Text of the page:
Yesterday, I read the blog post Good Tech Lead, Bad Tech Lead by Jason Liszka. Jason’s post offers me an ideal reference to argue my views and has prompted me to write this post, for which I’m grateful. This post is at least partially formed as a reaction to Jason’s post, which I think is very good and highlights some very important points for a tech lead, assuming a tech lead exists.
I challenge the ‘tech lead’ model and propose that a ‘no tech lead’ model with a complete focus on teams opposed to individuals is way more productive and a lot more rewarding not just for team members who would otherwise be followers, but for the team member who would otherwise be leading.
netsh winsock reset
- Restart machine
The excruciating story behind this
This has been driving me nuts recently. On my two Windows 8.1 machines, I’ll be happily using the internet. You know browsing, pushing to GitHub, Tweeting, that kind of thing. Then all of a sudden everything would blow up. Browser tabs would hang trying to load pages. JabbR would go red. GitHub fetches would fail. On my one remaining Windows 7 machine all was good.
For example, the stringy XML soup:
<?xml version="1.0"?> <!-- app.config or web.config --> <configuration> <appSettings> <add key="Uri" value="http://tempuri.org/myservice"/> <add key="Timeout" value ="10000"/> <appSettings> </configuration>
// MyApp.exe.csx or Web.csx Add("Uri", new Uri("http://tempuri.org/myservice")); Add("Timeout", 10000);
In the real world configuration is often more complex than this, e.g. multiple dev, test and production environments, per machine configuration, etc.
Recording a .NET Rocks! show with Glenn Block and Justin Rusbatch
Glenn and Justin were kind enough to invite me to join them this morning in recording a show about scriptcs for .NET Rocks! with Richard Campbell and Carl Franklin. We had a lot of fun recording the show and I hope I managed to add something useful. Look out for the show at .NET Rocks! in early January.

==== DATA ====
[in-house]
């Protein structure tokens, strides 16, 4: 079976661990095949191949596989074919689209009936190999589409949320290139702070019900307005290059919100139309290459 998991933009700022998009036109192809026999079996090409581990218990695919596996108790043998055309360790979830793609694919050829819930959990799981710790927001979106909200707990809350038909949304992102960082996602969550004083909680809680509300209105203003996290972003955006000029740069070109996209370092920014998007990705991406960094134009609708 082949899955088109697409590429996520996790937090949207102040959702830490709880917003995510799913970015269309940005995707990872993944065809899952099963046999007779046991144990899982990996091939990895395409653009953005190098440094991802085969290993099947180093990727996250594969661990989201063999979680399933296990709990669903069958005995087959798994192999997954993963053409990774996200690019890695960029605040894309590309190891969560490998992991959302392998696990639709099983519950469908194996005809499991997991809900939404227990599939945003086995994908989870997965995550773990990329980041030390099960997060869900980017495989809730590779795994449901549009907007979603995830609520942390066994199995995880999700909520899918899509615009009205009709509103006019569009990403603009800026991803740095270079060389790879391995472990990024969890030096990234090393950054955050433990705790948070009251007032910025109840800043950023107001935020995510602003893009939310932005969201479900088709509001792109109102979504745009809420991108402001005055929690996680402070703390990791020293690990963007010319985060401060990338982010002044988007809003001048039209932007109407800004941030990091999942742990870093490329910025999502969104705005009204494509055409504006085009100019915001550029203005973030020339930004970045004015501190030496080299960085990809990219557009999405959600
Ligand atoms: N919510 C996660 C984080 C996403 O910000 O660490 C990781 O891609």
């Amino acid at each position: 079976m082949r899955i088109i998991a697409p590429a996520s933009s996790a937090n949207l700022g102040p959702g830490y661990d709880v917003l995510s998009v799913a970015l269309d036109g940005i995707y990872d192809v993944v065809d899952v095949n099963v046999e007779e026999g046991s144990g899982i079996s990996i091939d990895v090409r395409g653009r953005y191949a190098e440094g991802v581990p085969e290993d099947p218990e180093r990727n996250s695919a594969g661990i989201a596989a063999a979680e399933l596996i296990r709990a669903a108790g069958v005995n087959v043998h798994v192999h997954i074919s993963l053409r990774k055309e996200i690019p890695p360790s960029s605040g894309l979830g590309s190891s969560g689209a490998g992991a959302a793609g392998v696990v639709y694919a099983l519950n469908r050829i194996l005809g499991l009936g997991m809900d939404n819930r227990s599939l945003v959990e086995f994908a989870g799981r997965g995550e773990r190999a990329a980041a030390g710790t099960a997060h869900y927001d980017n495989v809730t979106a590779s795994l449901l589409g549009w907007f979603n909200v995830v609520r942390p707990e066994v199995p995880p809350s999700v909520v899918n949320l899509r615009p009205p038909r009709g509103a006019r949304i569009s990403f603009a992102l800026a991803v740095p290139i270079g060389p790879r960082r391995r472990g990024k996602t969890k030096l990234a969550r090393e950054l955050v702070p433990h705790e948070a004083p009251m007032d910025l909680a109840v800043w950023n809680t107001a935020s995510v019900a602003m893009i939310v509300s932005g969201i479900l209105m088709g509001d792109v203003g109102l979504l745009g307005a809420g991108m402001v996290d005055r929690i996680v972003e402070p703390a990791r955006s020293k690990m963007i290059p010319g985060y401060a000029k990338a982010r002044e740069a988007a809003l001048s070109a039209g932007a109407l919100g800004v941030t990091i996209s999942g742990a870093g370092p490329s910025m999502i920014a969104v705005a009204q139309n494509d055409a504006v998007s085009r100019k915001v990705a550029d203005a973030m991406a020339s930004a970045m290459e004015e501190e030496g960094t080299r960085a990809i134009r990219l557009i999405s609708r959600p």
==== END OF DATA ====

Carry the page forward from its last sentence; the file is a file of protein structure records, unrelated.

Cloud Apps on Azure with Scott Guthrie
Azure is an interesting one for me. Whilst I can see that cool stuff is being done on Azure, I’m still reluctant to treat Azure as anything other than ‘yet another service provider’. The reason for this is the maintenance of portability and, ultimately, choice. I use an Azure VM as a build server. I might use one to host a blog. I might use one to host some windows services. I might use Azure websites to host an IIS website. All of these things I could potentially pick up and move elsewhere should I become dissatisfied with Azure for some reason. If I wrote my code against Azure specific SDK’s then I would lose this portability. I’d be locking myself into Azure. Somehow this just doesn’t sit right with me and I can’t bring myself to do it. This is a shame, because there’s so much cool stuff in Azure and I’d like to be able to use it. But the platform and vendor lock in just scares me off. The awesome content which the red-shirted maestro presented today makes the two opposing considerations pull at me even harder.
After nursing a slight hangover inflicted by @serialseb’s drinks night in Soho, I somehow managed to drag myself in well before 09:00 to finish off and push yesterday’s diary entry before proceedings began.
Keynote - Jackstones: the Journey to Mastery with Dan North
I really enjoyed Dan’s talk. Although I’d commonly heard the term ‘journeyman’ before I’d never really known what it meant and today I found out. I also found out that the vast majority of people I deal with in the software development world (including myself), are themselves journeymen with, thankfully, a few apprentices thrown in here and there. I’d like to think I work with some masters too but my suspicion is that they are very few and far between. A really well delivered talk from Dan.